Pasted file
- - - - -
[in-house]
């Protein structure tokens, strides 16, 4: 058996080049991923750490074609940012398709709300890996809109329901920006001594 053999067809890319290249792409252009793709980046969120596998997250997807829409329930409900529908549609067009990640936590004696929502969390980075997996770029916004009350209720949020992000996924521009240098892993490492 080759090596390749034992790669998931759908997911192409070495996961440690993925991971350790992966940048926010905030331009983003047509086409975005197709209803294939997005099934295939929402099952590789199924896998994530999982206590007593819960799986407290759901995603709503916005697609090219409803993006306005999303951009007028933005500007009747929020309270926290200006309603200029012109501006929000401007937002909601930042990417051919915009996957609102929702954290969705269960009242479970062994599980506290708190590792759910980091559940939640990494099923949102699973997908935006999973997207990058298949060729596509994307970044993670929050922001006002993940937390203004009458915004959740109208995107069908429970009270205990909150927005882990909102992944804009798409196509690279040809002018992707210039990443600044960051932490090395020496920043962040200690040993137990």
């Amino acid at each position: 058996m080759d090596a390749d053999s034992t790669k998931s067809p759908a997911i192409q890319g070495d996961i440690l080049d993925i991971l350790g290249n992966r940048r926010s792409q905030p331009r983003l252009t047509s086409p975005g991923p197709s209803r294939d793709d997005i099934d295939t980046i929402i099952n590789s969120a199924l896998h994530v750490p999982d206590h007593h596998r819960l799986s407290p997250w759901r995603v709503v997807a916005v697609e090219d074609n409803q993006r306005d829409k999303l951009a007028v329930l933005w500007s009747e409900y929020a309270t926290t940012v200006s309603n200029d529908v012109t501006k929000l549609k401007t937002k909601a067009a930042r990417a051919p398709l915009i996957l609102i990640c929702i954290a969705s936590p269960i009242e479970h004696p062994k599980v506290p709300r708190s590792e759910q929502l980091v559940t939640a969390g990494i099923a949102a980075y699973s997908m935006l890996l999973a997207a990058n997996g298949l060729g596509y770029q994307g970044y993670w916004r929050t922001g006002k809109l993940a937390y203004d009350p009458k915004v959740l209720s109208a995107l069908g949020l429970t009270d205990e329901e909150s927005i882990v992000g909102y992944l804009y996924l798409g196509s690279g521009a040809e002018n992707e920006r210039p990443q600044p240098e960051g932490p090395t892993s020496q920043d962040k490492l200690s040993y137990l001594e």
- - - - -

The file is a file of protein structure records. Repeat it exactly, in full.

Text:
[in-house]
């Protein structure tokens, strides 16, 4: 058996080049991923750490074609940012398709709300890996809109329901920006001594 053999067809890319290249792409252009793709980046969120596998997250997807829409329930409900529908549609067009990640936590004696929502969390980075997996770029916004009350209720949020992000996924521009240098892993490492 080759090596390749034992790669998931759908997911192409070495996961440690993925991971350790992966940048926010905030331009983003047509086409975005197709209803294939997005099934295939929402099952590789199924896998994530999982206590007593819960799986407290759901995603709503916005697609090219409803993006306005999303951009007028933005500007009747929020309270926290200006309603200029012109501006929000401007937002909601930042990417051919915009996957609102929702954290969705269960009242479970062994599980506290708190590792759910980091559940939640990494099923949102699973997908935006999973997207990058298949060729596509994307970044993670929050922001006002993940937390203004009458915004959740109208995107069908429970009270205990909150927005882990909102992944804009798409196509690279040809002018992707210039990443600044960051932490090395020496920043962040200690040993137990």
């Amino acid at each position: 058996m080759d090596a390749d053999s034992t790669k998931s067809p759908a997911i192409q890319g070495d996961i440690l080049d993925i991971l350790g290249n992966r940048r926010s792409q905030p331009r983003l252009t047509s086409p975005g991923p197709s209803r294939d793709d997005i099934d295939t980046i929402i099952n590789s969120a199924l896998h994530v750490p999982d206590h007593h596998r819960l799986s407290p997250w759901r995603v709503v997807a916005v697609e090219d074609n409803q993006r306005d829409k999303l951009a007028v329930l933005w500007s009747e409900y929020a309270t926290t940012v200006s309603n200029d529908v012109t501006k929000l549609k401007t937002k909601a067009a930042r990417a051919p398709l915009i996957l609102i990640c929702i954290a969705s936590p269960i009242e479970h004696p062994k599980v506290p709300r708190s590792e759910q929502l980091v559940t939640a969390g990494i099923a949102a980075y699973s997908m935006l890996l999973a997207a990058n997996g298949l060729g596509y770029q994307g970044y993670w916004r929050t922001g006002k809109l993940a937390y203004d009350p009458k915004v959740l209720s109208a995107l069908g949020l429970t009270d205990e329901e909150s927005i882990v992000g909102y992944l804009y996924l798409g196509s690279g521009a040809e002018n992707e920006r210039p990443q600044p240098e960051g932490p090395t892993s020496q920043d962040k490492l200690s040993y137990l001594e």